No matter whether you take your recreational bicycle for a leisurely spin around the neighborhood or you ride an expensive bike geared for hard-core competition, your two-wheeler is a target for thieves. Or your bike could just as easily be damaged or destroyed.
Whether your pedal-related peril involves theft or damage, your homeowner's or renter's insurer probably will pay to repair or replace your bicycle. However, you may be spinning your wheels by filing a claim.
“Because they’re part of your personal property, bicycles are eligible for the same coverage as your television or clothing," says Bob Dean, founder of Dean & Draper Insurance, an independent insurance agency in Houston.
So if your bike is stolen, is destroyed in a fire, is picked up by a tornado or is run over in your driveway, you're able to file a claim with your home insurance company. But you'll have to pay the deductible that's attached to your policy. Furthermore, Dean says, your insurance company will cover the actual cash value -- not the higher replacement value -- to repair or replace your bike.
“You can purchase home insurance policies that include replacement value, which would include coverage for a bicycle, but those policies tend to be much pricier and the rates can run as much as 25 percent higher than cash-value policies,” Dean says.
Depending on the bicycle’s age, it might not even be worth filing a claim, Dean says. He points out that the value of a 5-year-old bike would be figured by taking the cost of a new bike and subtracting five years' worth of depreciation.
“Unless the bicycle cost thousands of dollars, that claim might not be worth filing because of the resulting potential increase in your renewal rates over the next few years -- just because you filed the one bike claim," Dean says.
For some cyclists, filing a claim is worth it, though.
Two weeks after Joseph Cavalieri’s bike was stolen from the basement of his Manhattan co-op, he received a check to cover part of the loss. “Luckily, my homeowner's insurance policy through Travelers covered the claim after I submitted the police report,” he says. “The whole process was really hassle-free.”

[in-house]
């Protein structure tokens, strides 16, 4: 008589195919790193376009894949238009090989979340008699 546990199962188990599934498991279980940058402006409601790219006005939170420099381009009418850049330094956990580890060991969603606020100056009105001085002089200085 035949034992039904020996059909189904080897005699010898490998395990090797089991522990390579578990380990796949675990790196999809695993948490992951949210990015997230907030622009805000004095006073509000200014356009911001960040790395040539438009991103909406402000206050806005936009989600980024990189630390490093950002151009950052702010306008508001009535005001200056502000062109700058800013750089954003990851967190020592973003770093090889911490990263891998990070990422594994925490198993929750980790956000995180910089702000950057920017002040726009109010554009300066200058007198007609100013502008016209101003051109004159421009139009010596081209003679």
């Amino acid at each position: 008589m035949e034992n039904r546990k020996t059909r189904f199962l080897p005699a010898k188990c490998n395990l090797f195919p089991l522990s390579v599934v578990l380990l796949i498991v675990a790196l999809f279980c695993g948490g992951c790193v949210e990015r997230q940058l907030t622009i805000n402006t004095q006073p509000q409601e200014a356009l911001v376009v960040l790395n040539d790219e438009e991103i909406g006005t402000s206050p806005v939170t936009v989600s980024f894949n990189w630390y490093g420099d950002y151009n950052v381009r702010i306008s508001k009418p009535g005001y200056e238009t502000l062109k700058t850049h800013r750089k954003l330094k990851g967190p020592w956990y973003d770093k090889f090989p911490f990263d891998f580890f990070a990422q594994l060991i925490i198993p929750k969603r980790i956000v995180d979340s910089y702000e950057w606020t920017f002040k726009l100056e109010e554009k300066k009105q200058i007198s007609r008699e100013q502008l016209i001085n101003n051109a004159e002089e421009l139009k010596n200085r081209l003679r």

The accidental encounter
Having your bike stolen or destroyed is one thing. But what if you collide with a car or pedestrian while riding your bike?
Franklin Rooks Jr., an insurance attorney in Philadelphia, says that if the car or pedestrian is at fault, the other party's insurance is responsible for damage to your bike as well as any injuries. “In most states, if the accident involves a car, their auto insurance would cover the claim. If a pedestrian hits you, the personal liability portion of their renter's or homeowner's insurance policy will cover the claim for your injuries as well as the loss of your bicycle,” he says.
In the event the motorist or pedestrian is at fault and doesn’t have insurance, Rooks says you may end up needing to file a claim with your home insurance company.
If you’re the cause of the accident, Dean says, your damage as well as the other party's damages and injuries could be covered by the personal liability portion of your homeowner's or renter's insurance’s personal liability. Meanwhile, your health insurance would pick up the tab for any injuries you suffered while riding the bike.
Depending on your state’s laws, your auto insurance coverage might extend to a bicycle accident claim, Rooks says.
What if you don’t have homeowner's, renter's or auto insurance? Beware. “If you’re uninsured, you could be sued for damages,” Rooks says.
The business biker
As for someone who's riding a bike for work -- a messenger or a sandwich deliverer, for example -- the insurance implications can be a little tricky.
Dean says that bike messengers and others who use their bikes for business usually are independent contractors – not employees – but still may be covered under the company's business liability policy and worker's compensation policy.
“If the business is operating without insurance, the cyclist may be personally liable in the event they are at fault in an accident,” Rook says.
Thinking of starting a bike messenger service or pedicab business? Not all traditional carriers provide coverage.
“State Farm doesn’t offer coverage if you use your bicycle for work. So a bike messenger would likely need to pursue carriers who provide business policies for general liability coverage for himself and any employees who get in an accident, cause damage or cause injury to themselves or someone else,” says Jeff McCollum, a State Farm spokesman.
A bike messenger who pedals more than 100 feet from the messenger business also needs something called "inland marine" coverage for items he's transporting, such as paperwork and packages. "This is similar coverage to what a delivery truck owner would have, whether they are delivering furniture or groceries,” McCollum says.